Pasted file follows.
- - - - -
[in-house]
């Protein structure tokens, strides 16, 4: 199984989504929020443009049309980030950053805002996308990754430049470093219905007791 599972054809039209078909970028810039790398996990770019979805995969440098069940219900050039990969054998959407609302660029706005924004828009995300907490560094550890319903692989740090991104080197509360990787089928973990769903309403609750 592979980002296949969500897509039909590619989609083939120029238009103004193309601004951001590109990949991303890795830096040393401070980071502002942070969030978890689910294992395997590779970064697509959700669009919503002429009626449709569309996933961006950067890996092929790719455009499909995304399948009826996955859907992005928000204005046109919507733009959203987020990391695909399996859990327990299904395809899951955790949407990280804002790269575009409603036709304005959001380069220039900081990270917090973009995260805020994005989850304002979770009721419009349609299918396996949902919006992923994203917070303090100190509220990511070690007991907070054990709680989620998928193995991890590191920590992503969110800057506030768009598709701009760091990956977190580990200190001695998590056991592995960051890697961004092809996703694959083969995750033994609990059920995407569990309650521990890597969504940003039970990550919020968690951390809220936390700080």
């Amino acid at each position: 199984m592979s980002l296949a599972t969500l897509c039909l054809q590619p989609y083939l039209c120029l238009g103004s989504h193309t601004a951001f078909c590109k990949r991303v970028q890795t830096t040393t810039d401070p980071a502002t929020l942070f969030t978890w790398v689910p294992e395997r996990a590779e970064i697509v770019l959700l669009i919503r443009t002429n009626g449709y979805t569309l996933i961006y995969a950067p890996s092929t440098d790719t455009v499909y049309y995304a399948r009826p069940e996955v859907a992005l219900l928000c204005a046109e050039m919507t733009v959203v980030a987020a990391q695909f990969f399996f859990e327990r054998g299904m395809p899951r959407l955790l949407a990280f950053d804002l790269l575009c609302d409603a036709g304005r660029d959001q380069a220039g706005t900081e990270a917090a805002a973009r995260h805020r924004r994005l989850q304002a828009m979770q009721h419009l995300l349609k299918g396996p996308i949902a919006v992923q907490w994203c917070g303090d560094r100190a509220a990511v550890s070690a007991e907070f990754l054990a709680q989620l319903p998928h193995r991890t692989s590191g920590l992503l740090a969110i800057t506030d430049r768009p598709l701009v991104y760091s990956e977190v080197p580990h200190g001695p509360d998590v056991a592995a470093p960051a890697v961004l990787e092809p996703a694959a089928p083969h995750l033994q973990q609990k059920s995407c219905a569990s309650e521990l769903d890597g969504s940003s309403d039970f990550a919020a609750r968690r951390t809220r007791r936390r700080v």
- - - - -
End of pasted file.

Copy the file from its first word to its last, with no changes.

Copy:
[in-house]
């Protein structure tokens, strides 16, 4: 199984989504929020443009049309980030950053805002996308990754430049470093219905007791 599972054809039209078909970028810039790398996990770019979805995969440098069940219900050039990969054998959407609302660029706005924004828009995300907490560094550890319903692989740090991104080197509360990787089928973990769903309403609750 592979980002296949969500897509039909590619989609083939120029238009103004193309601004951001590109990949991303890795830096040393401070980071502002942070969030978890689910294992395997590779970064697509959700669009919503002429009626449709569309996933961006950067890996092929790719455009499909995304399948009826996955859907992005928000204005046109919507733009959203987020990391695909399996859990327990299904395809899951955790949407990280804002790269575009409603036709304005959001380069220039900081990270917090973009995260805020994005989850304002979770009721419009349609299918396996949902919006992923994203917070303090100190509220990511070690007991907070054990709680989620998928193995991890590191920590992503969110800057506030768009598709701009760091990956977190580990200190001695998590056991592995960051890697961004092809996703694959083969995750033994609990059920995407569990309650521990890597969504940003039970990550919020968690951390809220936390700080």
């Amino acid at each position: 199984m592979s980002l296949a599972t969500l897509c039909l054809q590619p989609y083939l039209c120029l238009g103004s989504h193309t601004a951001f078909c590109k990949r991303v970028q890795t830096t040393t810039d401070p980071a502002t929020l942070f969030t978890w790398v689910p294992e395997r996990a590779e970064i697509v770019l959700l669009i919503r443009t002429n009626g449709y979805t569309l996933i961006y995969a950067p890996s092929t440098d790719t455009v499909y049309y995304a399948r009826p069940e996955v859907a992005l219900l928000c204005a046109e050039m919507t733009v959203v980030a987020a990391q695909f990969f399996f859990e327990r054998g299904m395809p899951r959407l955790l949407a990280f950053d804002l790269l575009c609302d409603a036709g304005r660029d959001q380069a220039g706005t900081e990270a917090a805002a973009r995260h805020r924004r994005l989850q304002a828009m979770q009721h419009l995300l349609k299918g396996p996308i949902a919006v992923q907490w994203c917070g303090d560094r100190a509220a990511v550890s070690a007991e907070f990754l054990a709680q989620l319903p998928h193995r991890t692989s590191g920590l992503l740090a969110i800057t506030d430049r768009p598709l701009v991104y760091s990956e977190v080197p580990h200190g001695p509360d998590v056991a592995a470093p960051a890697v961004l990787e092809p996703a694959a089928p083969h995750l033994q973990q609990k059920s995407c219905a569990s309650e521990l769903d890597g969504s940003s309403d039970f990550a919020a609750r968690r951390t809220r007791r936390r700080v």